Monday, June 21, 2010

The Mormon experience

After having met 2 really nice and helpful Mormons (John, my fellow AZT hiker and the ladies who rescued me after my bike break-down) I was now really curious to learn everything about the Mormons.
I moved to my next couchsurfing host Sue (who has been a Mormon decades ago) and spent the next whole 3 days on Temple Square (which is the Mormon equivalent to Vatican City in Salt Lake City). There was a lot to do! But for all of you who are afraid (or might hope for): I did not convert to Mormonism!

Attractions and tours: There really is a lot to see. First of all there is the Tabernacle (the old Mormon meeting hall) where you can hear an organ concert. Then there is the new conference center that can host 21,000 people and offers a free organ recital as well. (It was kind of weird to hear the organ concert with just 5 other people in such a huge auditorium - and probably frustrating for the organist.) There is the Mormon Museum and the Beehive House (where the Mormon leader Brigham Young lived with several of his wives). I visited the Geneology Research Center (with free internet, hurray!) and took a tour of the gardens. But most impressive was my tour to the Humanitarian Society and the Welfare Square - both Mormon relief organizations. And as a former efficiency expert I was really impressed to see how well organized all these organizations were and how smoothly the tours were run. I did not know that the Mormons have special farms that only grow food for these humanitarian organizations. And what a coincidence: Back when I was hiking the Florida Trail, there was a huge road walk around Deseret Ranch - which is one of these Mormon farms! By the way: The Temple is like all Mormon Temples only open to Mormons with recommendation from their bishop.

Movies: I was surprised about the amount of movies you could see - for free of course (all attractions, tours and movies are free at Temple Square). And no expense was saved making those movies. I saw one about the life of Joseph Smith and one about the Mormons exodus to Utah (called "Legacy"). And there were documentary movies at the humanitarian center. It surprised me to see that there were boxes with tissues on every row - I mean, this is not a porn theatre! But after the movies almost everybody is sobbing with tears (including me!) and then it dawned on me what the tissues are for! The movies are made very touching and emotional, although a bit tacky...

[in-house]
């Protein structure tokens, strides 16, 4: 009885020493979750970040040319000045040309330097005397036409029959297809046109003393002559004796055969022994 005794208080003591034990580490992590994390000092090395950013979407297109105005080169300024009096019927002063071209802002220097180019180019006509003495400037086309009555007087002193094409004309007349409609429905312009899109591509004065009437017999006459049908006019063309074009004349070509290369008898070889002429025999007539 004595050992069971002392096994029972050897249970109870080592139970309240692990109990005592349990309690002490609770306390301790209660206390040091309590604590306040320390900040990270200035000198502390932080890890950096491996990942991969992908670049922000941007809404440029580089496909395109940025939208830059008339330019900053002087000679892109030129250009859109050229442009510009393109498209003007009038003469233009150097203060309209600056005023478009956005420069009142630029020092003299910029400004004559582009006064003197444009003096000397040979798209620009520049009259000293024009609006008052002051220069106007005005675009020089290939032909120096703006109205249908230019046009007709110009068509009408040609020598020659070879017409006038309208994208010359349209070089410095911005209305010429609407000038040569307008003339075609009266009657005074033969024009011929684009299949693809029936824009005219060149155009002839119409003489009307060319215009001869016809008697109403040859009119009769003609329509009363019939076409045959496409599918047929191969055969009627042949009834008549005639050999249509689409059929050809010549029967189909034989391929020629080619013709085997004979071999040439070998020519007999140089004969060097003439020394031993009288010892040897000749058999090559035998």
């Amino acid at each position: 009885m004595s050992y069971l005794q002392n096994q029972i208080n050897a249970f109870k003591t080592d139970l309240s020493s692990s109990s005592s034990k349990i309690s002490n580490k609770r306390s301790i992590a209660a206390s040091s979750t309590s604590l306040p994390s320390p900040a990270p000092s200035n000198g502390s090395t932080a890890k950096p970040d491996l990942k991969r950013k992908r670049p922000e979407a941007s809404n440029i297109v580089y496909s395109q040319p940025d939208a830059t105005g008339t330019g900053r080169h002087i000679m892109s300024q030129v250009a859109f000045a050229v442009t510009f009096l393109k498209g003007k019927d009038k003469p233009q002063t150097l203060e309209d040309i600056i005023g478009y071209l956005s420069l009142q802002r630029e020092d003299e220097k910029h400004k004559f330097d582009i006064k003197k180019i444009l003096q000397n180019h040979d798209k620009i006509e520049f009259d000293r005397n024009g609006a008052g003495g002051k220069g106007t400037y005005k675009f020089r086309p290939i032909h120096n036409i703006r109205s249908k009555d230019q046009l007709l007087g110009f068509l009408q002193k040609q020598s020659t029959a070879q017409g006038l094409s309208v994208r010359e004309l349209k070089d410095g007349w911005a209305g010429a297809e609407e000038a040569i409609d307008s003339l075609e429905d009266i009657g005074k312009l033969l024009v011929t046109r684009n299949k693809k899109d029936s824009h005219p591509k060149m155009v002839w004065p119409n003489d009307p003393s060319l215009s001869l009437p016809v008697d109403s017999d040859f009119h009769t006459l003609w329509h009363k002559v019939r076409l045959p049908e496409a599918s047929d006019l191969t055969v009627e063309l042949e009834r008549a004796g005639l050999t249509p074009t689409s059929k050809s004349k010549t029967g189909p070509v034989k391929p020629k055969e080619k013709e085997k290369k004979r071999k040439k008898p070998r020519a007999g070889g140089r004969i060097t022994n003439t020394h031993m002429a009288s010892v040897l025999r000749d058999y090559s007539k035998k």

Missionaries: I guess we have all seen them before: Well-dressed, polite Mormon missionaries, always in pairs. Usually it is two young men, but on Temple Square there are only young women wearing ballerina shoes, skirts way below the knees and blouses with sleeves. They all carry the Book of Mormon with them - always. And they tried to answer all my questions - and I had a lot from birth control (yes, allowed) over divorce (difficult, but possibly) to homosexuality (not allowed to practice). They come from all over the world (I had tour guides from Switzerland, Scotland, Tonga and Paraguay), are incredibly friendly (my guidebooks says they can "nice you out") and to my big surprise they have to pay to become a missionary: 400 US$ per month for everyone, no matter what country they are working in - the Church levels it out among all missionaries. They cannot chose which country they are sent to - the Church assigns that and prepares them with intensive language courses. The Mormon religion is the fastest growing religion in the World: Right now the Church has more than 11 million members - no wonder with all that missionaries.

It was a fantastic coincidence that only a couple of days later I found Jon Krakauer's book about Mormons and their fundamentalist split-off sects ("Under the banner of heaven") in the used book section of a library. It was so interesting to compare what I had seen and heard on Temple Square with the historic background in the book. Polygamy is not mentioned with a single word in the monuments and museums on Temple Square, although is was practised by Mormons until 1890 and was the major reason for their prosecution. I had asked a missionary about polygamy and he explained to me that back then all the widows had to be looked after economically..... Krakauer states that most of the multiple wives were teenagers when married - go figure yourself.

Another interesting fact is that Joseph Smith, the Churches founder, had been running for the American presidency and that the Mormons had quite a strong militia - after being prosecuted and forced into exodus various times. That explains why Mormons are allowed to serve military service.

Bottom line for me: I found the Mormon religion extremely fascinating and colorful and the Mormons I have met were all incredibly friendly and helpful! And I learnt a lot - about the good AND the bad....and the discrepancies in the self-presentation of the Mormons and the historical background.

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